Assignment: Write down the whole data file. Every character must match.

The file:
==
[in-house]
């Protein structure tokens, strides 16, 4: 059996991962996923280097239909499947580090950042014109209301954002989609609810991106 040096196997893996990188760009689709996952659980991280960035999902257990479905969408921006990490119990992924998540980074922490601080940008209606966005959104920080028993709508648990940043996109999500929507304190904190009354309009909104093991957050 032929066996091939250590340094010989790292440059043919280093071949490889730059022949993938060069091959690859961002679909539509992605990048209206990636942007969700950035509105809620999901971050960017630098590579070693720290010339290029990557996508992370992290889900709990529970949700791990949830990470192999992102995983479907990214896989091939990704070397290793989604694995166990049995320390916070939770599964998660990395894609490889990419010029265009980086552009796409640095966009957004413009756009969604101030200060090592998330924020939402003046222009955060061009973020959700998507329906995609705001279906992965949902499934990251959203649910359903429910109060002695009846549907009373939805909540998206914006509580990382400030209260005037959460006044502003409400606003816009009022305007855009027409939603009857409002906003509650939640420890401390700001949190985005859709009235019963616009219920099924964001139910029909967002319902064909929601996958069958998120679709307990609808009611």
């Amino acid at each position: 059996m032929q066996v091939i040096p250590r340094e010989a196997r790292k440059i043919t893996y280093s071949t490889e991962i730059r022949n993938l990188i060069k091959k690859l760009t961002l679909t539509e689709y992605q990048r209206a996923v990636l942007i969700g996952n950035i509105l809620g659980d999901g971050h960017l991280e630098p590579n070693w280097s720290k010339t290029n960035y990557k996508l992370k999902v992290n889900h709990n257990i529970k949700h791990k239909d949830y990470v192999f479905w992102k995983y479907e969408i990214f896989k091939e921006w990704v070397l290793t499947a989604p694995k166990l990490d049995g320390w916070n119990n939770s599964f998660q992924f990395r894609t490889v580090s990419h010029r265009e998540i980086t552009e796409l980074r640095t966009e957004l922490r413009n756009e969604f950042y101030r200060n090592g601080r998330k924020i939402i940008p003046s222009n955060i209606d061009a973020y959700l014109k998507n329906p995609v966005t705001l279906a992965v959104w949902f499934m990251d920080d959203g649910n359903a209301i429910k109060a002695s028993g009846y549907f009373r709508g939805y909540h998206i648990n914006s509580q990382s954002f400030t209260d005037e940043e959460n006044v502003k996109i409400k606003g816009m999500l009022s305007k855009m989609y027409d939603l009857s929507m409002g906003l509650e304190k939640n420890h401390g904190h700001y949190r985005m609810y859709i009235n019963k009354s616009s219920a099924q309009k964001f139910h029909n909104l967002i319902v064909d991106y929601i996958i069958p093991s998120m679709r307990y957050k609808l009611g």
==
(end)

[in-house]
């Protein structure tokens, strides 16, 4: 059996991962996923280097239909499947580090950042014109209301954002989609609810991106 040096196997893996990188760009689709996952659980991280960035999902257990479905969408921006990490119990992924998540980074922490601080940008209606966005959104920080028993709508648990940043996109999500929507304190904190009354309009909104093991957050 032929066996091939250590340094010989790292440059043919280093071949490889730059022949993938060069091959690859961002679909539509992605990048209206990636942007969700950035509105809620999901971050960017630098590579070693720290010339290029990557996508992370992290889900709990529970949700791990949830990470192999992102995983479907990214896989091939990704070397290793989604694995166990049995320390916070939770599964998660990395894609490889990419010029265009980086552009796409640095966009957004413009756009969604101030200060090592998330924020939402003046222009955060061009973020959700998507329906995609705001279906992965949902499934990251959203649910359903429910109060002695009846549907009373939805909540998206914006509580990382400030209260005037959460006044502003409400606003816009009022305007855009027409939603009857409002906003509650939640420890401390700001949190985005859709009235019963616009219920099924964001139910029909967002319902064909929601996958069958998120679709307990609808009611």
């Amino acid at each position: 059996m032929q066996v091939i040096p250590r340094e010989a196997r790292k440059i043919t893996y280093s071949t490889e991962i730059r022949n993938l990188i060069k091959k690859l760009t961002l679909t539509e689709y992605q990048r209206a996923v990636l942007i969700g996952n950035i509105l809620g659980d999901g971050h960017l991280e630098p590579n070693w280097s720290k010339t290029n960035y990557k996508l992370k999902v992290n889900h709990n257990i529970k949700h791990k239909d949830y990470v192999f479905w992102k995983y479907e969408i990214f896989k091939e921006w990704v070397l290793t499947a989604p694995k166990l990490d049995g320390w916070n119990n939770s599964f998660q992924f990395r894609t490889v580090s990419h010029r265009e998540i980086t552009e796409l980074r640095t966009e957004l922490r413009n756009e969604f950042y101030r200060n090592g601080r998330k924020i939402i940008p003046s222009n955060i209606d061009a973020y959700l014109k998507n329906p995609v966005t705001l279906a992965v959104w949902f499934m990251d920080d959203g649910n359903a209301i429910k109060a002695s028993g009846y549907f009373r709508g939805y909540h998206i648990n914006s509580q990382s954002f400030t209260d005037e940043e959460n006044v502003k996109i409400k606003g816009m999500l009022s305007k855009m989609y027409d939603l009857s929507m409002g906003l509650e304190k939640n420890h401390g904190h700001y949190r985005m609810y859709i009235n019963k009354s616009s219920a099924q309009k964001f139910h029909n909104l967002i319902v064909d991106y929601i996958i069958p093991s998120m679709r307990y957050k609808l009611g």